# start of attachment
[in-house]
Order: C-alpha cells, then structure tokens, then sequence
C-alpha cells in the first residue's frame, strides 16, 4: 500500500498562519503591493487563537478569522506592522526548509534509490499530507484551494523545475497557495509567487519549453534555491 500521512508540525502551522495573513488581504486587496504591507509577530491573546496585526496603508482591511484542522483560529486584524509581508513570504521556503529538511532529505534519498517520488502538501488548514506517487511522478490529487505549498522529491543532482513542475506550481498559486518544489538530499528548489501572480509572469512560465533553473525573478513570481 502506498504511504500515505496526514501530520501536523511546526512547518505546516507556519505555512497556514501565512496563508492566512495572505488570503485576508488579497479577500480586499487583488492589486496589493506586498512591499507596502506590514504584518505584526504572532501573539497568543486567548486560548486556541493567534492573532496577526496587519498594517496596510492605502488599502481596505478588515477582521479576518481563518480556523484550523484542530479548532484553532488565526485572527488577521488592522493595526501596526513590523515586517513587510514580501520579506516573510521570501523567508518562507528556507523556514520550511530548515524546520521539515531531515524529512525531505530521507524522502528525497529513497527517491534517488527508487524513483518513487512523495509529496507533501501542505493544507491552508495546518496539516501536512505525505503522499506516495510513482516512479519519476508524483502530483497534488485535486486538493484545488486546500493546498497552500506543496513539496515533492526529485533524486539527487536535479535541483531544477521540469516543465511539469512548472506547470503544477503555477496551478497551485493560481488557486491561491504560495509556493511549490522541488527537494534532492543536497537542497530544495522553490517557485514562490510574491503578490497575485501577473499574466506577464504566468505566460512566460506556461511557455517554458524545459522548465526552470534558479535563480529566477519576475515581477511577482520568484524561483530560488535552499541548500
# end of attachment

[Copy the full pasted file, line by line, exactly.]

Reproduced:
[in-house]
Order: C-alpha cells, then structure tokens, then sequence
C-alpha cells in the first residue's frame, strides 16, 4: 500500500498562519503591493487563537478569522506592522526548509534509490499530507484551494523545475497557495509567487519549453534555491 500521512508540525502551522495573513488581504486587496504591507509577530491573546496585526496603508482591511484542522483560529486584524509581508513570504521556503529538511532529505534519498517520488502538501488548514506517487511522478490529487505549498522529491543532482513542475506550481498559486518544489538530499528548489501572480509572469512560465533553473525573478513570481 502506498504511504500515505496526514501530520501536523511546526512547518505546516507556519505555512497556514501565512496563508492566512495572505488570503485576508488579497479577500480586499487583488492589486496589493506586498512591499507596502506590514504584518505584526504572532501573539497568543486567548486560548486556541493567534492573532496577526496587519498594517496596510492605502488599502481596505478588515477582521479576518481563518480556523484550523484542530479548532484553532488565526485572527488577521488592522493595526501596526513590523515586517513587510514580501520579506516573510521570501523567508518562507528556507523556514520550511530548515524546520521539515531531515524529512525531505530521507524522502528525497529513497527517491534517488527508487524513483518513487512523495509529496507533501501542505493544507491552508495546518496539516501536512505525505503522499506516495510513482516512479519519476508524483502530483497534488485535486486538493484545488486546500493546498497552500506543496513539496515533492526529485533524486539527487536535479535541483531544477521540469516543465511539469512548472506547470503544477503555477496551478497551485493560481488557486491561491504560495509556493511549490522541488527537494534532492543536497537542497530544495522553490517557485514562490510574491503578490497575485501577473499574466506577464504566468505566460512566460506556461511557455517554458524545459522548465526552470534558479535563480529566477519576475515581477511577482520568484524561483530560488535552499541548500